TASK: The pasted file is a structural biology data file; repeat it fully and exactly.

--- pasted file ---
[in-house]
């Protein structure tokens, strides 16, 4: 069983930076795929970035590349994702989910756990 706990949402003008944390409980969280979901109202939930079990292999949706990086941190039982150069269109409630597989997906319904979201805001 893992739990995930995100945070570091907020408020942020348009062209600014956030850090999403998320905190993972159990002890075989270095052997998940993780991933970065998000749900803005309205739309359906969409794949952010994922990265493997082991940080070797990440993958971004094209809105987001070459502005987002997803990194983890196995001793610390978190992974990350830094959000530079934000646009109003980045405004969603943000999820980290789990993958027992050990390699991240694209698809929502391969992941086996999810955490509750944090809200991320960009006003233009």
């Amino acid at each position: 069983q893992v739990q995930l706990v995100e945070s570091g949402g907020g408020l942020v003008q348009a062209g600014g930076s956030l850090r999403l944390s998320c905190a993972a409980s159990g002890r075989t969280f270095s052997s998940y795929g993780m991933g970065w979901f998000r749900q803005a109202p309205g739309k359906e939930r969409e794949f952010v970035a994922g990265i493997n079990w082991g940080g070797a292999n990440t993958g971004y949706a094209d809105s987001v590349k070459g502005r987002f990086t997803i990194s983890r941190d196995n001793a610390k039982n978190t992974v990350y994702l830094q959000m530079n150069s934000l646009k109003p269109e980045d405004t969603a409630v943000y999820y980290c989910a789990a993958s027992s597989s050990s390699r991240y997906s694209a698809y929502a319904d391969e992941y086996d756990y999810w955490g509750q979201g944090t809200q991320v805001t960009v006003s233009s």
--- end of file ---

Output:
[in-house]
């Protein structure tokens, strides 16, 4: 069983930076795929970035590349994702989910756990 706990949402003008944390409980969280979901109202939930079990292999949706990086941190039982150069269109409630597989997906319904979201805001 893992739990995930995100945070570091907020408020942020348009062209600014956030850090999403998320905190993972159990002890075989270095052997998940993780991933970065998000749900803005309205739309359906969409794949952010994922990265493997082991940080070797990440993958971004094209809105987001070459502005987002997803990194983890196995001793610390978190992974990350830094959000530079934000646009109003980045405004969603943000999820980290789990993958027992050990390699991240694209698809929502391969992941086996999810955490509750944090809200991320960009006003233009």
């Amino acid at each position: 069983q893992v739990q995930l706990v995100e945070s570091g949402g907020g408020l942020v003008q348009a062209g600014g930076s956030l850090r999403l944390s998320c905190a993972a409980s159990g002890r075989t969280f270095s052997s998940y795929g993780m991933g970065w979901f998000r749900q803005a109202p309205g739309k359906e939930r969409e794949f952010v970035a994922g990265i493997n079990w082991g940080g070797a292999n990440t993958g971004y949706a094209d809105s987001v590349k070459g502005r987002f990086t997803i990194s983890r941190d196995n001793a610390k039982n978190t992974v990350y994702l830094q959000m530079n150069s934000l646009k109003p269109e980045d405004t969603a409630v943000y999820y980290c989910a789990a993958s027992s597989s050990s390699r991240y997906s694209a698809y929502a319904d391969e992941y086996d756990y999810w955490g509750q979201g944090t809200q991320v805001t960009v006003s233009s």